The 14th Amendment applies as the government is using the All Writs Act (1789) to force, under penalty of law, the company, contrary to its commercial well-being, and its employees, against their will and conscience, to create new software.
The argument that code is speech would relate to the 1st Amendment argument, but the fact their labour is being forced against their will is what puts it at odds with the 14th. The government is effectively conscripting Apple employees, which is not really constitutional.
This time it's code, but what's next? Who can say, but as long as the government can claim it's somehow related to something it is concerned with then a sympathetic (bought) judge will sign off on it and if you have pockets less deep than Apple's you may not be able to go toe-to-toe with the FBI.
As soon as the government can force you to do whatever they want they cease to be your public servants and become your owners. Apple's 14th amendment defence really doesn't seem so silly now.
Every time anyone wants to talk to another person they should have to register the fact with the government so it can be recorded and searched in future if necessary.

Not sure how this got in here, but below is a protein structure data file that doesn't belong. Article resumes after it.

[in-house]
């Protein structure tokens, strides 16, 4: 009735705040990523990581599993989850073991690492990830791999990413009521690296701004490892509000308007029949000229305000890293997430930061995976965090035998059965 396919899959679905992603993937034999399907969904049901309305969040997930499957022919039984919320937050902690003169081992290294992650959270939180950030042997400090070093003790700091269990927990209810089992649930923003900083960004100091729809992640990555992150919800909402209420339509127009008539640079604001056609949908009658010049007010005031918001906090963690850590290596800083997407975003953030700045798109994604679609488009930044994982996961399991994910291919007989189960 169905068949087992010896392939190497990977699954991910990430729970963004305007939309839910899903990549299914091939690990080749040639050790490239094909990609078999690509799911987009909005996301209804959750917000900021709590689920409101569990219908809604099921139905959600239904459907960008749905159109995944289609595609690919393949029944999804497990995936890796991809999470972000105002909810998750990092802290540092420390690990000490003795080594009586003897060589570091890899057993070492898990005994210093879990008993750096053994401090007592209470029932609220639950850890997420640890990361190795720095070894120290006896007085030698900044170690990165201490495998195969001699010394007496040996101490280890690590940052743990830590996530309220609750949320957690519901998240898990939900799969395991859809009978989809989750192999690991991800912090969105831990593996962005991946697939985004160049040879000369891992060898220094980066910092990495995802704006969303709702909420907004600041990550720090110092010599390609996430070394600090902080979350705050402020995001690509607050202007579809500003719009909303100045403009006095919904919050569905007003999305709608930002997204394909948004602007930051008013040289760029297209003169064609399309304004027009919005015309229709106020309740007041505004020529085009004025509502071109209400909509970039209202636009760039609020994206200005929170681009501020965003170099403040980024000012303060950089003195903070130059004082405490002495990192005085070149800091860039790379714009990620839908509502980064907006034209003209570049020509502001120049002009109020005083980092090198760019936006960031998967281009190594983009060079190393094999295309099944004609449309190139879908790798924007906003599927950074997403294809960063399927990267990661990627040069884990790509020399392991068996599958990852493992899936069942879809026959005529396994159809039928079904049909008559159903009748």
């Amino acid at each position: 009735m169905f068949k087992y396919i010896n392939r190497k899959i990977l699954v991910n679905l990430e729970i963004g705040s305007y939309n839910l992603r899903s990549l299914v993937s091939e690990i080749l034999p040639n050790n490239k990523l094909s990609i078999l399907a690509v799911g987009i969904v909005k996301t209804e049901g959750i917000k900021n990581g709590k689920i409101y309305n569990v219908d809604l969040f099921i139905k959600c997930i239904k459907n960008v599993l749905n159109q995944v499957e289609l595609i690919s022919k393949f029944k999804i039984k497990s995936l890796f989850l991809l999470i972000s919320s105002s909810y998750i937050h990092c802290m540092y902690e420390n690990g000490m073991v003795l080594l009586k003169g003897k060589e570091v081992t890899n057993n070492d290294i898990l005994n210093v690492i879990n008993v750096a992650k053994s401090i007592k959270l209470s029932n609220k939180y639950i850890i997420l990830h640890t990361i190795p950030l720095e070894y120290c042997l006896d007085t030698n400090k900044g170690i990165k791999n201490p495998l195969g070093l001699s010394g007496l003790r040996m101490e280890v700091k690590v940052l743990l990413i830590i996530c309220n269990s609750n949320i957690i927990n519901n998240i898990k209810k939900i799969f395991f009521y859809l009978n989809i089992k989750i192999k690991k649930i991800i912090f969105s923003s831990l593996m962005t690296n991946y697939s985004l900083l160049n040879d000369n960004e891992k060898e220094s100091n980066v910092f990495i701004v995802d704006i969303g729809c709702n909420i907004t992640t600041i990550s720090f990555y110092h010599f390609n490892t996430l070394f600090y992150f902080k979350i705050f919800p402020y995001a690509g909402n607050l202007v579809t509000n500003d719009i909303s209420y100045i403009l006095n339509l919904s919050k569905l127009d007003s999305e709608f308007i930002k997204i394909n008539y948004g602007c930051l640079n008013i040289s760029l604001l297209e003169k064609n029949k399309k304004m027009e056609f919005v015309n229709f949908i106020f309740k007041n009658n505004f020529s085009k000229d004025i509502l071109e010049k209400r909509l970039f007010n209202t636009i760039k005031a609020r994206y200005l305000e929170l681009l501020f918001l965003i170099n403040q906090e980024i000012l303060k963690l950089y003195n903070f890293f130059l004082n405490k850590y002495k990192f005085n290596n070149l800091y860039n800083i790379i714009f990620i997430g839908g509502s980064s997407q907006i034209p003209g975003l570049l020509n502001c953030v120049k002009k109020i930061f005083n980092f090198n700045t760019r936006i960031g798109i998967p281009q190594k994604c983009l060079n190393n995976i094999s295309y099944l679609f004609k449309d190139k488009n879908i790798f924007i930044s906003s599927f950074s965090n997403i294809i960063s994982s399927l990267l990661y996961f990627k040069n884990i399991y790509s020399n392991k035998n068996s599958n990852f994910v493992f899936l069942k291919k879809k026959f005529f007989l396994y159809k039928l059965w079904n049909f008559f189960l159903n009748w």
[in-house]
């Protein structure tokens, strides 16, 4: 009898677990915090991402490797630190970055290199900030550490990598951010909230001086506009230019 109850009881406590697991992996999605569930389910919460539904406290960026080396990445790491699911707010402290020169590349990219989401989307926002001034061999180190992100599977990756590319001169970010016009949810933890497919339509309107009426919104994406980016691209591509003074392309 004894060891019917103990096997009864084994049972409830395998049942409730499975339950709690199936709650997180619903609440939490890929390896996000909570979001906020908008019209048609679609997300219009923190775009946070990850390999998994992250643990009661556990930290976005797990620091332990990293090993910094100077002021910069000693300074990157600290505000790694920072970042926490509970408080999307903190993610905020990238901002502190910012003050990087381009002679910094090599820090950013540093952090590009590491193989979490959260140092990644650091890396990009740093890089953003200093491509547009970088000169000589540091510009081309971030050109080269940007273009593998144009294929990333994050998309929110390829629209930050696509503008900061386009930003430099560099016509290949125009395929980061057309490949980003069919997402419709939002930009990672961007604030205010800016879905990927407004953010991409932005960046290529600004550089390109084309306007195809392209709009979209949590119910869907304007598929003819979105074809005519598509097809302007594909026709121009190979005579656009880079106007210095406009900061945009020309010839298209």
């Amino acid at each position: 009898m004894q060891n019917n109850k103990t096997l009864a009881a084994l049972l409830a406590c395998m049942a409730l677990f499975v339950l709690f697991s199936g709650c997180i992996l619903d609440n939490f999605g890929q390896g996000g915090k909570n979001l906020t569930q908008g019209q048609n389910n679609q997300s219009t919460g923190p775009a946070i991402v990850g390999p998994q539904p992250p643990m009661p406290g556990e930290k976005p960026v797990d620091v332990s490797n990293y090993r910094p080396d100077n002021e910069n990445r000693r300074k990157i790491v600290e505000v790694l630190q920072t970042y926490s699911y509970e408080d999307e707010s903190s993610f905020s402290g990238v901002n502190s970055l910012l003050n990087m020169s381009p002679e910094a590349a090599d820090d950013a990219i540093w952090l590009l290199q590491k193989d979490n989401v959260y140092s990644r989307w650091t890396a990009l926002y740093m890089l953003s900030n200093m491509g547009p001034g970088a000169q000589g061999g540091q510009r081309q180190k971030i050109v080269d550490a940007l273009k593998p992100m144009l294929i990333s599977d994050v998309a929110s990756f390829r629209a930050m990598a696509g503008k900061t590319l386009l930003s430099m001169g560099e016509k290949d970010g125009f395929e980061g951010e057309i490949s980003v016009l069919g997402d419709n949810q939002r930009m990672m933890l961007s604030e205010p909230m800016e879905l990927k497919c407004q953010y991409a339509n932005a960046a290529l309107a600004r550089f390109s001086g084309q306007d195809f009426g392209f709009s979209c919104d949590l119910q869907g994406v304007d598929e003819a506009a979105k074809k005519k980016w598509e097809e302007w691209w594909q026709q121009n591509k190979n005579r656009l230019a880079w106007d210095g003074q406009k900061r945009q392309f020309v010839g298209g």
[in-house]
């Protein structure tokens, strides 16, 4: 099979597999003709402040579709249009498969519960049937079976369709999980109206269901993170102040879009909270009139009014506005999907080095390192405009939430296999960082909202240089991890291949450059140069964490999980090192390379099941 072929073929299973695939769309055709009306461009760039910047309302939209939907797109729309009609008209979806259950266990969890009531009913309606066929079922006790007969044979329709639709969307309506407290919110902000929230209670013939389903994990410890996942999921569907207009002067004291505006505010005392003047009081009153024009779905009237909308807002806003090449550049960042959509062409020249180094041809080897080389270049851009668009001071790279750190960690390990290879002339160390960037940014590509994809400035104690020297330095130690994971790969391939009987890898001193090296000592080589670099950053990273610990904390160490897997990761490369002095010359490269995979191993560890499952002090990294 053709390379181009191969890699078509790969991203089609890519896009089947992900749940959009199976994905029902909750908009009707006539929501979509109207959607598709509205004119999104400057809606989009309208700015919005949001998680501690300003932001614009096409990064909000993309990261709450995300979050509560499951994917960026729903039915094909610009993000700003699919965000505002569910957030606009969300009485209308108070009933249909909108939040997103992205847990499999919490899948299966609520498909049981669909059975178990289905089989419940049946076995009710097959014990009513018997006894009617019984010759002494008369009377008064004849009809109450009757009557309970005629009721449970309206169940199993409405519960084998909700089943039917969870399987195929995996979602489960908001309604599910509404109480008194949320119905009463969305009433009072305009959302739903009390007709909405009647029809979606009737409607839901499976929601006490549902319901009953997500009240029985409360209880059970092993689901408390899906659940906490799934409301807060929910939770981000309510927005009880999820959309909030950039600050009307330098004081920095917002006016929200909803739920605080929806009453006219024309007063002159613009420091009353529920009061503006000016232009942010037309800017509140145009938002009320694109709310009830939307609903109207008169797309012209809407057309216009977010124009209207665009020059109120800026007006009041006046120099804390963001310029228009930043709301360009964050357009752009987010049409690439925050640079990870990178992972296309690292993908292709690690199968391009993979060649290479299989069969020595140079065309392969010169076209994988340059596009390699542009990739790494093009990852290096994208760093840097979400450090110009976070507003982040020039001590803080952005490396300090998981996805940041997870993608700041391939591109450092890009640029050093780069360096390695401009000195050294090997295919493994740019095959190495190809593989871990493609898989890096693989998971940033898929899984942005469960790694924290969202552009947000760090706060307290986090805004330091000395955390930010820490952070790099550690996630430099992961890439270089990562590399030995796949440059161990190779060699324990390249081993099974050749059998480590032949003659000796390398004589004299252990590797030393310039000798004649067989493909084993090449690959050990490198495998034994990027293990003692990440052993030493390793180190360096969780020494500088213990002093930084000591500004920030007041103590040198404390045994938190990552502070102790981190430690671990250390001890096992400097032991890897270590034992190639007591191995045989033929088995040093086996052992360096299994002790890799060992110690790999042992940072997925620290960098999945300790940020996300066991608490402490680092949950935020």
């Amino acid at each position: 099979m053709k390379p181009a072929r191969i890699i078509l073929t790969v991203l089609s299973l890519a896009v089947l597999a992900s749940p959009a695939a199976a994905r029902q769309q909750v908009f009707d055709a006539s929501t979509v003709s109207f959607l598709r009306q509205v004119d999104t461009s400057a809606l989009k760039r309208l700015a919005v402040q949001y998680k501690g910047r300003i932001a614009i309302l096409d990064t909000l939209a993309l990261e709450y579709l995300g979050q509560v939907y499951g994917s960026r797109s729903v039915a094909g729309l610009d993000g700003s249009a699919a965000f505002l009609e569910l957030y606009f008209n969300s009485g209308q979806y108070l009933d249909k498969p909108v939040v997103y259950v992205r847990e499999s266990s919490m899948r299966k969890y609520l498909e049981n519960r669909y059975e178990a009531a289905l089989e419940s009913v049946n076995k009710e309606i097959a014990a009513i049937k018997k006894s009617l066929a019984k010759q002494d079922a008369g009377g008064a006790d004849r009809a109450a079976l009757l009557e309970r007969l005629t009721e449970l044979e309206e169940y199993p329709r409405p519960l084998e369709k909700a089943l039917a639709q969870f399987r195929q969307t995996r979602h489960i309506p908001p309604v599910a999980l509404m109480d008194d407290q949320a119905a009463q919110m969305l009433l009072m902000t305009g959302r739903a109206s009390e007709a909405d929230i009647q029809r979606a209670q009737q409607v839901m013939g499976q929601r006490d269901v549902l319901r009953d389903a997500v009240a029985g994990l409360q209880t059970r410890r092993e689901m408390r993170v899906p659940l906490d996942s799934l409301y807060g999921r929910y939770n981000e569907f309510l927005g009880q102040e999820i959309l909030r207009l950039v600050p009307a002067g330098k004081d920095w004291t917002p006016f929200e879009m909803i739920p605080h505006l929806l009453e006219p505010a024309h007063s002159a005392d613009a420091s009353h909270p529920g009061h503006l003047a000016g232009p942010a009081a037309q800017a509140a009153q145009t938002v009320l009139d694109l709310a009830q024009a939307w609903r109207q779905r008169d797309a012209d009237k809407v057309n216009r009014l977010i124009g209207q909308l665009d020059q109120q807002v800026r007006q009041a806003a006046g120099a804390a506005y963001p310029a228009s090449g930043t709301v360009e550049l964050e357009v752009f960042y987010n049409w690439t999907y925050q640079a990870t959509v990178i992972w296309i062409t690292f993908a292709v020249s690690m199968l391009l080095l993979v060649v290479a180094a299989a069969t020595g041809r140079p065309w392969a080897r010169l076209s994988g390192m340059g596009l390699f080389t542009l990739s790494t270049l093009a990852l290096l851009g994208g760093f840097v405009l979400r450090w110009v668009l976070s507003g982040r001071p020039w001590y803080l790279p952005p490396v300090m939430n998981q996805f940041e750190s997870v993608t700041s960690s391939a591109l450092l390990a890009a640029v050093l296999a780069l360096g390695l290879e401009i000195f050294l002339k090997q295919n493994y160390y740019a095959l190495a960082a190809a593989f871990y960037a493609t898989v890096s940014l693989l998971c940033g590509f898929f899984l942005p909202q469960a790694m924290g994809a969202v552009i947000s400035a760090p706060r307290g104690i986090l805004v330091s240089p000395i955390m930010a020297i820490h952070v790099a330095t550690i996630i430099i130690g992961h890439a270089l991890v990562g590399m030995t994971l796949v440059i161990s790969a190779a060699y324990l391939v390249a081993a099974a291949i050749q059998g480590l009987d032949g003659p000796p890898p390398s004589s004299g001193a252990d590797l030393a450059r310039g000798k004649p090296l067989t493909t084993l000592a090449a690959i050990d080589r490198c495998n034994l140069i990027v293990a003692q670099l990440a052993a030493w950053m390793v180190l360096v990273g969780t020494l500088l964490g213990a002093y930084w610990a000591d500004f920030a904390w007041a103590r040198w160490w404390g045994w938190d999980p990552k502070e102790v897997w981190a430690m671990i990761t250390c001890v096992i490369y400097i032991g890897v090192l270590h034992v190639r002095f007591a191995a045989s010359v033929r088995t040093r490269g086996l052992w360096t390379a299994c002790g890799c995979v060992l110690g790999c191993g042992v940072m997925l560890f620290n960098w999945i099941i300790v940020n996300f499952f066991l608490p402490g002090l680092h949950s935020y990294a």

What, too far?
Maybe we should monitor the authorities to ensure they act?
Make a nice change from them actually benefitting (assuming they want more powers and access) from their own failures.
Locks on cockpit doors.
That was all that was needed in response to 9/11.
We should also have face recognition cameras everywhere so we know who's where in public. And infrared cameras too so we can see what people are up to indoors, lest they be doing something illegal, and we need to have a way to listen in lest they be plotting.
C'mon, we all know all people are up to no good and the fine upstanding plod need every assistance going to catch the filthy law breaking scum who make up the 'public'.
This has been a public service announcement for the BBC. It all started with their scanners.
It's a wonder how sport survived before TV.
"What's wrong with dying in a head-on collision with Elizabeth Taylor?"
Depends whether it's in a car or not.
"assuming that none of its battery power is used to power a heated compartment"
Not bloody likely in Australia, mate.
"sugary carbonated products through our water pipes"
So the nanny state could "sugar tax" me every time I flush the toilet or take a shower, no thanks.